The Many Faces of Chika—the only scripted drama ever produced by documentarians Kazuo Hara and Sachiko Kobayashi—features a fascinating narrative gimmick: in each of the four chapters that comprise the film’s overarching plot, the title character is portrayed by a different actress.
What is the deeper thematic significance behind this unconventional creative choice? Is it intended to symbolize the contradictory ways in which our protagonist is perceived (and, more often than not, objectified) by the men in her life? To literalize the emotional transformations that she undergoes in response to her traumatic experiences? Or perhaps to personify the various identities that she inhabits as she struggles to navigate the treacherous sociopolitical landscape of Japan circa the 1960s and ‘70s?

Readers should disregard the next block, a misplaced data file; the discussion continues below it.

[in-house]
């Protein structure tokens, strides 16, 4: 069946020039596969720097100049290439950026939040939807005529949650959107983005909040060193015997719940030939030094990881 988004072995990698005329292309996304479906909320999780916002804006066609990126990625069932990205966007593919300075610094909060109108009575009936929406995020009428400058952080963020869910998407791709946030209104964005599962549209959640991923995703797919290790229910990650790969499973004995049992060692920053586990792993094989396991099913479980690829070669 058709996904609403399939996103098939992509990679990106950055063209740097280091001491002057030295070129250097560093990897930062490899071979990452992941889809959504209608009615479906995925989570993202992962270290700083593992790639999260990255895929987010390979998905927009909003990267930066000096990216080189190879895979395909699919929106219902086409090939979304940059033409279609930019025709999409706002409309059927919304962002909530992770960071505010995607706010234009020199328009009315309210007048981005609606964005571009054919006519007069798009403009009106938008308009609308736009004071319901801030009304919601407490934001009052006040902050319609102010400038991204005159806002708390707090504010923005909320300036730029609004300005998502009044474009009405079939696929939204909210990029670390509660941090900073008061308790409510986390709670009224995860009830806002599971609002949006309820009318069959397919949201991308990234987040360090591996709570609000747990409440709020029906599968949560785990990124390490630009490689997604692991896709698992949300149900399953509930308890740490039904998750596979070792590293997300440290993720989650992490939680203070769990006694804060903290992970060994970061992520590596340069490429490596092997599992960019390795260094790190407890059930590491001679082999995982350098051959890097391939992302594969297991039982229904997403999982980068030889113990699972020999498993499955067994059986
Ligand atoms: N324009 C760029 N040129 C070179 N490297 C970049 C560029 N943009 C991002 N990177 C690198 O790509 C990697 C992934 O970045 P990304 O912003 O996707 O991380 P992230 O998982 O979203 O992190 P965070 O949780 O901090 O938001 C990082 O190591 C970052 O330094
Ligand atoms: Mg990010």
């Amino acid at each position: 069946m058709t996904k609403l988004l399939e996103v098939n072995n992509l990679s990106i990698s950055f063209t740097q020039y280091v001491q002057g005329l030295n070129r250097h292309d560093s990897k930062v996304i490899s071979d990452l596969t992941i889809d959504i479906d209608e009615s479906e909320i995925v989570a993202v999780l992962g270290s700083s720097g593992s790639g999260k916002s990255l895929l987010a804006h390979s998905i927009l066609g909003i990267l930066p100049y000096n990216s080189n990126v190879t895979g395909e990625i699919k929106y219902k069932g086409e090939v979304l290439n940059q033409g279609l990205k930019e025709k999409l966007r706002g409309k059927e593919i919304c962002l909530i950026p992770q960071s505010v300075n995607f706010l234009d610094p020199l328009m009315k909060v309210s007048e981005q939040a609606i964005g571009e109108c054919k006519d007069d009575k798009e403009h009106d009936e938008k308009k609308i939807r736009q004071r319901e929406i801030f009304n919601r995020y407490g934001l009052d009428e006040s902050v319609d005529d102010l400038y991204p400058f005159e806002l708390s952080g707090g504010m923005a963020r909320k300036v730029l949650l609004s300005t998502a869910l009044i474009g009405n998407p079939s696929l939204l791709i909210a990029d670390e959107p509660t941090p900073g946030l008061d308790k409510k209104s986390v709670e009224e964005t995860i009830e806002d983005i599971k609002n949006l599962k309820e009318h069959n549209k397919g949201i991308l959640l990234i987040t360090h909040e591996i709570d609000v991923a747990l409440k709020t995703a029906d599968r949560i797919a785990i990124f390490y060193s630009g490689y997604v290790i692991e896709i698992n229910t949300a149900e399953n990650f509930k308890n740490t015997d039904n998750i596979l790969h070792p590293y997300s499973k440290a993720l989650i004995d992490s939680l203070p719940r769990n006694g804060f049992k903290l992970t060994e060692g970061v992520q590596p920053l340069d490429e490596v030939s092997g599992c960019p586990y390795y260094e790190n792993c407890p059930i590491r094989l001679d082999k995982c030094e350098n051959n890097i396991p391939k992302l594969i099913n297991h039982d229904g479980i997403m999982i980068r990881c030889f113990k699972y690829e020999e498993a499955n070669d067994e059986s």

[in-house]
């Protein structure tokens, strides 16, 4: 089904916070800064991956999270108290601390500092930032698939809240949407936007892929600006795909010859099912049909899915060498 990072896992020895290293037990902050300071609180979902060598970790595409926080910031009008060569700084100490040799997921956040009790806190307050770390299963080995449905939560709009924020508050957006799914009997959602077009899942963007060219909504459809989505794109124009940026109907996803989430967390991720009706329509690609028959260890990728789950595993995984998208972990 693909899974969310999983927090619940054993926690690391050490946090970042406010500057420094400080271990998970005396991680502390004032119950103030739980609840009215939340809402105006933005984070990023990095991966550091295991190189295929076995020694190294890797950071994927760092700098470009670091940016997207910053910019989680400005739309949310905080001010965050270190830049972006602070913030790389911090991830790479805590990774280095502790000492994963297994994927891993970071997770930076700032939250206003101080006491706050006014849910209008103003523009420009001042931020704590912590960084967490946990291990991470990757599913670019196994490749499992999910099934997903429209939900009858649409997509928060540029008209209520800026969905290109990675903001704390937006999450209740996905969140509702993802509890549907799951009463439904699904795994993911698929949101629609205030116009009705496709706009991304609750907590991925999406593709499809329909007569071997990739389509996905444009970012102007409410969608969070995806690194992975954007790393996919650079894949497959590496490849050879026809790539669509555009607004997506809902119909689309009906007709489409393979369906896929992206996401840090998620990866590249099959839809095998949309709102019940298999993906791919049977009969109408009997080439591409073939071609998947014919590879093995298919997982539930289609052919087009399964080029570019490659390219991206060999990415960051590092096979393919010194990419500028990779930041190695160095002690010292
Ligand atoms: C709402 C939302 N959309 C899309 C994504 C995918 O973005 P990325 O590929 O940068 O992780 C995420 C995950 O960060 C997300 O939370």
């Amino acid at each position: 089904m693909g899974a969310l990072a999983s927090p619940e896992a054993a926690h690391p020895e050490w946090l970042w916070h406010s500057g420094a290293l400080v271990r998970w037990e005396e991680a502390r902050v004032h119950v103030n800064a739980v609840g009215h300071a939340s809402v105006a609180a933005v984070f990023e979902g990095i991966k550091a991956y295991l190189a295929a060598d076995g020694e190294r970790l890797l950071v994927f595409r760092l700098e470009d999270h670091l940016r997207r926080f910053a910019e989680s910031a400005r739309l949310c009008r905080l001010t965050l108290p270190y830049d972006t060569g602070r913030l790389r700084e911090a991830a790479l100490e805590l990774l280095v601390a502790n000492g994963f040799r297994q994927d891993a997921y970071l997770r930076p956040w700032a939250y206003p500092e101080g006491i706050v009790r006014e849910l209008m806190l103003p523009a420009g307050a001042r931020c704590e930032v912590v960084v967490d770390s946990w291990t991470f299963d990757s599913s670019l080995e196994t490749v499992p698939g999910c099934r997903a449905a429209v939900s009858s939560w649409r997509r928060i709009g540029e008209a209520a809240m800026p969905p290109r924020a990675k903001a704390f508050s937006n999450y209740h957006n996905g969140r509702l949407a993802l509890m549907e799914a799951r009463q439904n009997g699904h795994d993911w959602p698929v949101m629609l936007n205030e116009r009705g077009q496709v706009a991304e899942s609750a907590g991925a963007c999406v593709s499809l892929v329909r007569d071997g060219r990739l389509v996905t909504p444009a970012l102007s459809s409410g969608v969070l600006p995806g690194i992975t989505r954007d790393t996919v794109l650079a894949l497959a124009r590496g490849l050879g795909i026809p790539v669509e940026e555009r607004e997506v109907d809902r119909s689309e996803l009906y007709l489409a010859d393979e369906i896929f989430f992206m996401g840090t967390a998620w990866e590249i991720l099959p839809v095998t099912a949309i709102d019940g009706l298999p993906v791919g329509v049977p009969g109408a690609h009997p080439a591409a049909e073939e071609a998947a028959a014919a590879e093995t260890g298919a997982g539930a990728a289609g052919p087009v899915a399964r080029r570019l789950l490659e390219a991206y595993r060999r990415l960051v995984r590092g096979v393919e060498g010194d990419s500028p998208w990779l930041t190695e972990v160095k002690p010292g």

Honestly, I don’t think that a definitive answer exists—which is, in my opinion, actually preferable: that lingering ambiguity merely enriches the story, inviting speculation and interpretation. Attempting to impose a concrete, one-size-fits-all “meaning” upon a movie as complex and nuanced as The Many Faces of Chika is both reductive and counterproductive; it’s far better to simply go with the flow of its mournful, elegiac atmosphere.